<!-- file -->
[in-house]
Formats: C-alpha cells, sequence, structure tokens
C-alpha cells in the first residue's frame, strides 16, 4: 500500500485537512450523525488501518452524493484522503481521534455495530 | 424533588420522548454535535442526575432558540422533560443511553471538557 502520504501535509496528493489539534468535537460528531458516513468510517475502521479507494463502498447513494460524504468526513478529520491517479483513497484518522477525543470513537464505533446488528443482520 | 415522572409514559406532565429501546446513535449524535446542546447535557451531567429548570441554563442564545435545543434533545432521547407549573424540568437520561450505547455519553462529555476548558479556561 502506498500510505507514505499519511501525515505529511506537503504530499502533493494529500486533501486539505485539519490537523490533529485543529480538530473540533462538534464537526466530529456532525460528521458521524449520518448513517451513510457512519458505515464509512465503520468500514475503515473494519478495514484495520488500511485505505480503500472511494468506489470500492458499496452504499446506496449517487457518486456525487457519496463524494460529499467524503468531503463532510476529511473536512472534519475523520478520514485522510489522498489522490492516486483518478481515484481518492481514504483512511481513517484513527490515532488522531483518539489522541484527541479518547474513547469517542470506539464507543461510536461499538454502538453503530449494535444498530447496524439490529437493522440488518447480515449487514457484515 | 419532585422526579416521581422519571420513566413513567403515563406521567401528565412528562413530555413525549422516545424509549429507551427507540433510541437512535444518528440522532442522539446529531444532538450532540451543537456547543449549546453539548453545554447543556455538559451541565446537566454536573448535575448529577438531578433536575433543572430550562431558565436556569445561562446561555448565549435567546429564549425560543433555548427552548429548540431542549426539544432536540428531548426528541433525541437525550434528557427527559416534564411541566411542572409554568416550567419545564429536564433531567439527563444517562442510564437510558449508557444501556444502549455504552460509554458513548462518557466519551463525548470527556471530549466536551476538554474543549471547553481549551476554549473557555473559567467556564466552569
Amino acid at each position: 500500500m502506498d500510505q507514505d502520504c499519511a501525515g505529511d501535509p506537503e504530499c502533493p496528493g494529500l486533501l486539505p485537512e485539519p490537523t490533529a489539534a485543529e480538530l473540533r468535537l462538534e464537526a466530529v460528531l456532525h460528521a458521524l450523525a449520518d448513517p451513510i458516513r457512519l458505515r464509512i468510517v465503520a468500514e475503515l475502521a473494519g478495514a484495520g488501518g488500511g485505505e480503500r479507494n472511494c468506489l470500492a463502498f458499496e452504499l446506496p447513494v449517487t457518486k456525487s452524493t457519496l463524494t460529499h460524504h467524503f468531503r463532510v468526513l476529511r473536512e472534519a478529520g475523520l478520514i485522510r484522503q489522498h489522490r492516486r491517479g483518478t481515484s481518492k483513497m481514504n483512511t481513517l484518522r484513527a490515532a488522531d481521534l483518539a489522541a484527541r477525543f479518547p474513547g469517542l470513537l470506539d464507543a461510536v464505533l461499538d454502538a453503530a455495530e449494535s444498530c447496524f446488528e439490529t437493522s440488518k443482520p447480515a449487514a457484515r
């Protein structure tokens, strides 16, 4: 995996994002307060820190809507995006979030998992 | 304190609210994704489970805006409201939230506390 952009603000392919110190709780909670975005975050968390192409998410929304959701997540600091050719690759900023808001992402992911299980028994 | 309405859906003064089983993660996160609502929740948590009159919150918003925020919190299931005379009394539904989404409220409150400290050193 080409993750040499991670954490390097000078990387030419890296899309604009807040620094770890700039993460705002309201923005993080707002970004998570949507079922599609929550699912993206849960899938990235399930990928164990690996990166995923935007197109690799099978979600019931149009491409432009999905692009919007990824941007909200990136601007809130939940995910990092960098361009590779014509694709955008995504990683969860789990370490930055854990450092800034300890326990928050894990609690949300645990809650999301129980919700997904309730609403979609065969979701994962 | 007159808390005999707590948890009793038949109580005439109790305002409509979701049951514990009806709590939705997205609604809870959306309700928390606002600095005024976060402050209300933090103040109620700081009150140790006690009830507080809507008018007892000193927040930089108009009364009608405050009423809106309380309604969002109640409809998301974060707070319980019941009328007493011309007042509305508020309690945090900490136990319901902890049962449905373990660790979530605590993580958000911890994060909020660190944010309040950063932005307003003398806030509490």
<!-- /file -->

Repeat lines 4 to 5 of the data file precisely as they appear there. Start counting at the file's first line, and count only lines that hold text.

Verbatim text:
Amino acid at each position: 500500500m502506498d500510505q507514505d502520504c499519511a501525515g505529511d501535509p506537503e504530499c502533493p496528493g494529500l486533501l486539505p485537512e485539519p490537523t490533529a489539534a485543529e480538530l473540533r468535537l462538534e464537526a466530529v460528531l456532525h460528521a458521524l450523525a449520518d448513517p451513510i458516513r457512519l458505515r464509512i468510517v465503520a468500514e475503515l475502521a473494519g478495514a484495520g488501518g488500511g485505505e480503500r479507494n472511494c468506489l470500492a463502498f458499496e452504499l446506496p447513494v449517487t457518486k456525487s452524493t457519496l463524494t460529499h460524504h467524503f468531503r463532510v468526513l476529511r473536512e472534519a478529520g475523520l478520514i485522510r484522503q489522498h489522490r492516486r491517479g483518478t481515484s481518492k483513497m481514504n483512511t481513517l484518522r484513527a490515532a488522531d481521534l483518539a489522541a484527541r477525543f479518547p474513547g469517542l470513537l470506539d464507543a461510536v464505533l461499538d454502538a453503530a455495530e449494535s444498530c447496524f446488528e439490529t437493522s440488518k443482520p447480515a449487514a457484515r
């Protein structure tokens, strides 16, 4: 995996994002307060820190809507995006979030998992 | 304190609210994704489970805006409201939230506390 952009603000392919110190709780909670975005975050968390192409998410929304959701997540600091050719690759900023808001992402992911299980028994 | 309405859906003064089983993660996160609502929740948590009159919150918003925020919190299931005379009394539904989404409220409150400290050193 080409993750040499991670954490390097000078990387030419890296899309604009807040620094770890700039993460705002309201923005993080707002970004998570949507079922599609929550699912993206849960899938990235399930990928164990690996990166995923935007197109690799099978979600019931149009491409432009999905692009919007990824941007909200990136601007809130939940995910990092960098361009590779014509694709955008995504990683969860789990370490930055854990450092800034300890326990928050894990609690949300645990809650999301129980919700997904309730609403979609065969979701994962 | 007159808390005999707590948890009793038949109580005439109790305002409509979701049951514990009806709590939705997205609604809870959306309700928390606002600095005024976060402050209300933090103040109620700081009150140790006690009830507080809507008018007892000193927040930089108009009364009608405050009423809106309380309604969002109640409809998301974060707070319980019941009328007493011309007042509305508020309690945090900490136990319901902890049962449905373990660790979530605590993580958000911890994060909020660190944010309040950063932005307003003398806030509490």